Around 400 BC the Ancient Greek Philosopher Hippocrates described walking as man’s best medicine. However, over the past decade there has been an alarming increase in physical inactivity within the western population with many experts declaring it to be the biggest health problem of the century.

The dangers of physical inactivity

The dangers of physical inactivity are quite alarming as it may:

  • Decrease cardiovascular (heart) health
  • Increase risk of high blood pressure and certain cancers
  • Contribute to anxiety and depression

Physical inactivity is also considered to be a greater risk to early death when compared to combining the individual risks of smoking, obesity and diabetes.

The benefits of physical activity

Regular physical activity helps keep all of the body’s systems running at an optimum. Some of the major benefits are as follows; improves heart health and efficiency; lowers cholesterol and blood pressure; increases bone and muscle strength; improves balance; decreases risk of dementia and type-2 diabetes. Importantly, it improves your quality of life as it increases energy, improves mood and helps you sleep better!

So how much do we need?

The current National Physical Activity Guidelines for Australians recommends a minimum of 30 minutes (performed in at least 10 minutes bouts) with preference towards 45-60 minutes cumulatively daily of moderate intensity exercise.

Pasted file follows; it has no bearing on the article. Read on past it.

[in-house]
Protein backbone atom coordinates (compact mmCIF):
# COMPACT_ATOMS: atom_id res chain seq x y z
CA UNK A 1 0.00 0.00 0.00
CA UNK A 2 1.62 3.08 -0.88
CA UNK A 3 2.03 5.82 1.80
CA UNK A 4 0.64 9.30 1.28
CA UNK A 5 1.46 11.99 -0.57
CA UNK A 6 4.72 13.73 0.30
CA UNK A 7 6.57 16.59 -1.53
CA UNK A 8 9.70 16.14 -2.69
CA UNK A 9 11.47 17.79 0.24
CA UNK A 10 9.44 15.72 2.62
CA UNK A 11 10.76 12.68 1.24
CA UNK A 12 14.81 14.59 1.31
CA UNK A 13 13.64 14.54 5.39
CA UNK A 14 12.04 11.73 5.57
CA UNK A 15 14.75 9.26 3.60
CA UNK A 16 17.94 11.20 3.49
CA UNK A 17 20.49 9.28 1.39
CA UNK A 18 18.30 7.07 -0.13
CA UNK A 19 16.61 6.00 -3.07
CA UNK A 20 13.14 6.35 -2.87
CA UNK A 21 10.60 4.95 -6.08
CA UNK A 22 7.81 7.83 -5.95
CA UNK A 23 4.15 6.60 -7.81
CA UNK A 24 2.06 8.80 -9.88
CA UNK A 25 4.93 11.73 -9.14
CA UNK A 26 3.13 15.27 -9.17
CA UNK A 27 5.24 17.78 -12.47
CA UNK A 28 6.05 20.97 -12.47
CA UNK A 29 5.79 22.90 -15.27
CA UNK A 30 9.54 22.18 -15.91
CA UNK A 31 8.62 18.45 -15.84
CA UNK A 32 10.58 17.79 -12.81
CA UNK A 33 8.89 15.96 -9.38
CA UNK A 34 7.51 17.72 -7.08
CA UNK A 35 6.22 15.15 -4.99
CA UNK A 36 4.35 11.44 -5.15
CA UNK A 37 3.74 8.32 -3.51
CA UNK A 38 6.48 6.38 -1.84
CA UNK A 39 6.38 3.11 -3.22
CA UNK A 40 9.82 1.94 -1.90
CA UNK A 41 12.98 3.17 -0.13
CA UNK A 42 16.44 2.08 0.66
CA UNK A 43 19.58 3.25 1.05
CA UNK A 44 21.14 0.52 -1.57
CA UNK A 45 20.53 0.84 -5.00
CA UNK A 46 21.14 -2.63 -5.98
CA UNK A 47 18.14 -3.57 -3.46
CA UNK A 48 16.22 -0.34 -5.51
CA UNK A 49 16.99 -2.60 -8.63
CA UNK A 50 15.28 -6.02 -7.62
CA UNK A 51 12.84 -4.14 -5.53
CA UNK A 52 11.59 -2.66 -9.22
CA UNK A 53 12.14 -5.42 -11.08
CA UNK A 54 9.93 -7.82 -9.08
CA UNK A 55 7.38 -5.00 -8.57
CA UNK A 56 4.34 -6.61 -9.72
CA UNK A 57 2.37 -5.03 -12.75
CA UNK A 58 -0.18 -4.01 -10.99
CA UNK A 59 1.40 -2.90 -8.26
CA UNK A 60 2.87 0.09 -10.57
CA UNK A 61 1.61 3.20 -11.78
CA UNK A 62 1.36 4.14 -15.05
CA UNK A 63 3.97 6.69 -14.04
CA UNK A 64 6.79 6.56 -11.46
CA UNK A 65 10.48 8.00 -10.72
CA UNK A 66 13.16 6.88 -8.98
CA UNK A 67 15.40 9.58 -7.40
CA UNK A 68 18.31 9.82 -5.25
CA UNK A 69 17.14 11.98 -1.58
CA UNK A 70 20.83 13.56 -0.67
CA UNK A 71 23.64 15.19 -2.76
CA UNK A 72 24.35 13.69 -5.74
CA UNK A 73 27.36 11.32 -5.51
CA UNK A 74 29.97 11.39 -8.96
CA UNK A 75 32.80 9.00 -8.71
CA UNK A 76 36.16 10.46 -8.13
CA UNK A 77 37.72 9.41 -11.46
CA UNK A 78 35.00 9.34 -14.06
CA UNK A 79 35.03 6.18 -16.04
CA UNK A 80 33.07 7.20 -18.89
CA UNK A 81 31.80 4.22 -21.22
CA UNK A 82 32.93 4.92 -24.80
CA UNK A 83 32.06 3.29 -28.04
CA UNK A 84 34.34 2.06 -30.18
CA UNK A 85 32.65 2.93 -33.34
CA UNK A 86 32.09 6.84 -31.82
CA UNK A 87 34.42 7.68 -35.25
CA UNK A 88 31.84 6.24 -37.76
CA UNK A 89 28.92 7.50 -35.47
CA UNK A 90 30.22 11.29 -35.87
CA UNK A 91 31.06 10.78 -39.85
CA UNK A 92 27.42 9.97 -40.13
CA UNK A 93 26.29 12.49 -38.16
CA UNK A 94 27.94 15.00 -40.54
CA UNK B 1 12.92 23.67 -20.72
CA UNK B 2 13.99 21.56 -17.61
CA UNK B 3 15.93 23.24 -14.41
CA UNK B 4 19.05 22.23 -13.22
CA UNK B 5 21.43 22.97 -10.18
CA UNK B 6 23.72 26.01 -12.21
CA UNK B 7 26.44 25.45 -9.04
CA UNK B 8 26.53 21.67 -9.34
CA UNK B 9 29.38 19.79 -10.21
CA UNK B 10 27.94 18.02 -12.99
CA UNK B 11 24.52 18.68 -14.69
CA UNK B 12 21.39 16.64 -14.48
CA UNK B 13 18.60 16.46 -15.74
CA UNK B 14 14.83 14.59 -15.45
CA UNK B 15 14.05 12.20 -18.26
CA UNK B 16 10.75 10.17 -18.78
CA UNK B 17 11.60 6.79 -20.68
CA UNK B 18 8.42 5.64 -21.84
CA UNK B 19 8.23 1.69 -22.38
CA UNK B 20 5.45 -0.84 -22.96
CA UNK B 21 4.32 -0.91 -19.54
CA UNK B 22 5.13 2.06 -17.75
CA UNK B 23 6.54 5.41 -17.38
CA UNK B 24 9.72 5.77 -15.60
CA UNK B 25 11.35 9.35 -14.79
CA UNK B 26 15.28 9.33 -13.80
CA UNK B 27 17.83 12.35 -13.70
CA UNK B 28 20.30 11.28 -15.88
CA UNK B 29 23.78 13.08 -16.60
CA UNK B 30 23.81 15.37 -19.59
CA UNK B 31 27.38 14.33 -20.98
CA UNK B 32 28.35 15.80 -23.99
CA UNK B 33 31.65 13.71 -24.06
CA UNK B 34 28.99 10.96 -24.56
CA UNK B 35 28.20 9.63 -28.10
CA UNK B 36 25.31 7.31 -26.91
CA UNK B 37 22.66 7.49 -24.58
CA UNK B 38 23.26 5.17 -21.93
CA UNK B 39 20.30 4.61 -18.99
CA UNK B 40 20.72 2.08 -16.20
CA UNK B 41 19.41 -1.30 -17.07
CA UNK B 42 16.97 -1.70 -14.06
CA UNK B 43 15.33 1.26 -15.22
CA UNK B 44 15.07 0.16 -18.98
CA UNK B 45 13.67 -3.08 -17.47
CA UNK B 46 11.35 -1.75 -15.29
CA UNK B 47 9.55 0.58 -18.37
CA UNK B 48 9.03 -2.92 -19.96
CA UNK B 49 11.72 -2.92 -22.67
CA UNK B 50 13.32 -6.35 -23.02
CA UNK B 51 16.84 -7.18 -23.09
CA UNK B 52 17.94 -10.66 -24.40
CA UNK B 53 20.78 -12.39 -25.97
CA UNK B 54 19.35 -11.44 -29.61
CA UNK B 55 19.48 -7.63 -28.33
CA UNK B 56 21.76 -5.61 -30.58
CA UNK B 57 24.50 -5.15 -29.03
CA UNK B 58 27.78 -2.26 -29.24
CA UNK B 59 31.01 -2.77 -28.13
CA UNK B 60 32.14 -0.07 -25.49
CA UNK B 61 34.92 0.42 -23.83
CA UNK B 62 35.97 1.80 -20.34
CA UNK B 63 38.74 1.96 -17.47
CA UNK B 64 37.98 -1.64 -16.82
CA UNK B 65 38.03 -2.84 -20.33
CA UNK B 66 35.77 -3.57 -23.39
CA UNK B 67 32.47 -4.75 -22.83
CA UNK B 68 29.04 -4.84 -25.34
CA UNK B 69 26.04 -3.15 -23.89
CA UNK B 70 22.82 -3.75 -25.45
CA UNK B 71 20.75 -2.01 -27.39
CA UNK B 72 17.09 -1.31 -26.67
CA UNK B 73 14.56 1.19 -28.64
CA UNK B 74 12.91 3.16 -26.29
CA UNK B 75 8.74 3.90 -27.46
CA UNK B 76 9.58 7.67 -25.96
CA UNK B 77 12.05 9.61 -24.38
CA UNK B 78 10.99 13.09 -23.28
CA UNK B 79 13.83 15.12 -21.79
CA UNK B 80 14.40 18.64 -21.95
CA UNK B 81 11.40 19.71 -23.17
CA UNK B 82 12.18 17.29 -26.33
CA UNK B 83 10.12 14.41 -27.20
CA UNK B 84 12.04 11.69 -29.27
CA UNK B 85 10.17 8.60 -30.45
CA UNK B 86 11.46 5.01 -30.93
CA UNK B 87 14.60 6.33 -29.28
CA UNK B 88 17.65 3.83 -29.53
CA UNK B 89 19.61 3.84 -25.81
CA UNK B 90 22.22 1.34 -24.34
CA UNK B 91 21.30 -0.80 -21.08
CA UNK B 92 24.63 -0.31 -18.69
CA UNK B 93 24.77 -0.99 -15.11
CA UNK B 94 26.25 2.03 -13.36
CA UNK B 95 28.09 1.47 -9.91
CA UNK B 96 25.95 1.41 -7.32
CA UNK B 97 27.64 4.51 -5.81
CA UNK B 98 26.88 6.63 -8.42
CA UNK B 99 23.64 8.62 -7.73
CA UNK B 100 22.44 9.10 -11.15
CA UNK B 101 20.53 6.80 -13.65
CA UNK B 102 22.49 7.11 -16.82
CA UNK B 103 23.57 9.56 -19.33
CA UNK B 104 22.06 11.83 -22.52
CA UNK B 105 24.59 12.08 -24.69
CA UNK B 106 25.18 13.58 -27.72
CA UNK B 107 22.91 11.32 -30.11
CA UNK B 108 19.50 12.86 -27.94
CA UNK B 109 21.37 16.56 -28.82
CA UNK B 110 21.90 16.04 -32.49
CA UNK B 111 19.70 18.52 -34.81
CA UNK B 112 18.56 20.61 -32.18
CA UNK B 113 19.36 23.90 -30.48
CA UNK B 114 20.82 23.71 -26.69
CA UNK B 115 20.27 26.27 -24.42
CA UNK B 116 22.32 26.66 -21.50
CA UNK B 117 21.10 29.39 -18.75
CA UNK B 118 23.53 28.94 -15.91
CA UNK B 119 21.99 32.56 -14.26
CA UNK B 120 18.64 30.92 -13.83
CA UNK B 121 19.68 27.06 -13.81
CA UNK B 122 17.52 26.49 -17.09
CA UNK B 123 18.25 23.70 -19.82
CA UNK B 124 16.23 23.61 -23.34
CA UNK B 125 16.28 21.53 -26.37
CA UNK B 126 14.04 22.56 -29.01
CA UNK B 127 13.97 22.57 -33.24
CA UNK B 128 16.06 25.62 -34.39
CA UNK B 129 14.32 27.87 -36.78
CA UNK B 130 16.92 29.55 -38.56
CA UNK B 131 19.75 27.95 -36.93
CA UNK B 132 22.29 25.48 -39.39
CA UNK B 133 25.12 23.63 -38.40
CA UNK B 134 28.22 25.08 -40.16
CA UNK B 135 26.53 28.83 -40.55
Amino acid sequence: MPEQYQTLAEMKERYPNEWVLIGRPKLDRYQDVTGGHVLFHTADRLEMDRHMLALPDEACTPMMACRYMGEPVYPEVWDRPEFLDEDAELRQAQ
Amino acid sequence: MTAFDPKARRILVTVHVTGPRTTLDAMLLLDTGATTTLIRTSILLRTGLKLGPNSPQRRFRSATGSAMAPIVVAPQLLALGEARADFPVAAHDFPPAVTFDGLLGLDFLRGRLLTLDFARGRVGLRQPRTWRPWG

Exercise intensity refers to how hard your body is working during an activity. Moderate intensity refers to a level where you are working hard enough to feel slightly short of breathe but could still have a conversation.

What type of physical activity is best?

The re-assuring thing about the significant benefits of exercise is that they are not based on performing marathons or high intensity sporting activities, but rather just plain old walking. The key to picking the right physical activity is choosing the one that appeals most to you as long as you keep to the principles of moderate intensity for a minimum of 30 minutes daily.

In the end, Hippocrates was right over two thousand years ago as walking is indeed man’s best medicine. Daily routines are getting busier and exercise often takes a back seat. However, an important question to think about: Can you limit your sitting and sleeping to just 23 and a half hours a day?

References

Khan. K (2009) Limiting our daily sitting/lying to just 23.5 hours: too ambitious? Br J Sports Med. 43: 79
Jansson. E & Anderssen. S (2010) General recommendations regarding physical activity (Chapter 2). Physical Activity in the prevention and Treatment of Disease: Swedish National institute of Public Health (2nd Ed). Retrieved from http://www.fhi.se/en/Publications/All-publications-in-english/Physical-Activity-in-the-Prevention-and-Treatment-of-Desease.
http://www.heartfoundation.org.au/
http://youtu.be/aUaInS6HIGo
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